While Leon has been soliciting the Haredi votes—although there’s no such thing as a monolithic Haredi vote, not any more than there is such a vote in New York City—Barkat has received the endorsement of major National Religious figures, including Rabbi Chaim Druckman and Rabbi Shlomo Aviner.
Candidate Leon says he believes in maintaining the status quo between the religious and secular residents of Jerusalem. There is a palpable sense of such a status quo in Israel’s largest city. It will never be like Tel Aviv. In Jerusalem, on Shabbat, goes the old saying, secular Jews put on white shirts.
I checked out the military service records of both candidates. The hi-tech entrepreneur Nir Barkat started out as a paratrooper who served six years in the IDF and fought in Lebanon. The certified accountant who was chief of staff for Netanyahu and chairman of Israel’s railways Moshe Leon served as a cantor in the Military Rabbinate Choir.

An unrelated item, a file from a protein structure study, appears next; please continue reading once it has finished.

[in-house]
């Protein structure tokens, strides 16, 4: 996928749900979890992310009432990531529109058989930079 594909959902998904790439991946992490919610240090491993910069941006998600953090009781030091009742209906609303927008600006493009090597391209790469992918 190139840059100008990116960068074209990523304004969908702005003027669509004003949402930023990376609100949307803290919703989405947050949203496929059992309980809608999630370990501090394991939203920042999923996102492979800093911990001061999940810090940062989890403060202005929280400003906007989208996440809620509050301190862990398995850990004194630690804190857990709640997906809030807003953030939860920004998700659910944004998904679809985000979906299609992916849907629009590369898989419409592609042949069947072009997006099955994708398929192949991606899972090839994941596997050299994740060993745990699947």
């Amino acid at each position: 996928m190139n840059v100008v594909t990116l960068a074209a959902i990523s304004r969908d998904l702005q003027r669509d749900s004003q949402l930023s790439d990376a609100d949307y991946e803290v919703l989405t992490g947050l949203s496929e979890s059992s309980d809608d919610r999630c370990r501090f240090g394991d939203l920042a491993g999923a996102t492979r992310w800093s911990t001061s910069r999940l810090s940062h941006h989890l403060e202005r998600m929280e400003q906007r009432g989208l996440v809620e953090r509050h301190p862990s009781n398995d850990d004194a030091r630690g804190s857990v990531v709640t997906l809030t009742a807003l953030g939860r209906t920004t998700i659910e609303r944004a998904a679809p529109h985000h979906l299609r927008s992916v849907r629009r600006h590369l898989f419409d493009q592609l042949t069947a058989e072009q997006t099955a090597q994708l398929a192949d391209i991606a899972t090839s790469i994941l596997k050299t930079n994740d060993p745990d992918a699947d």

One of them will sit at the helm of one of the most important cities on the planet.
About the Author: Yori Yanover has been a working journalist since age 17, before he enlisted and worked for Ba'Machane Nachal. Since then he has worked for Israel Shelanu, the US supplement of Yedioth, JCN18.com, USAJewish.com, Lubavitch News Service, Arutz 7 (as DJ on the high seas), and the Grand Street News. He has published Dancing and Crying, a colorful and intimate portrait of the last two years in the life of the late Lubavitch Rebbe, (in Hebrew), and two fun books in English: The Cabalist's Daughter: A Novel of Practical Messianic Redemption, and How Would God REALLY Vote.
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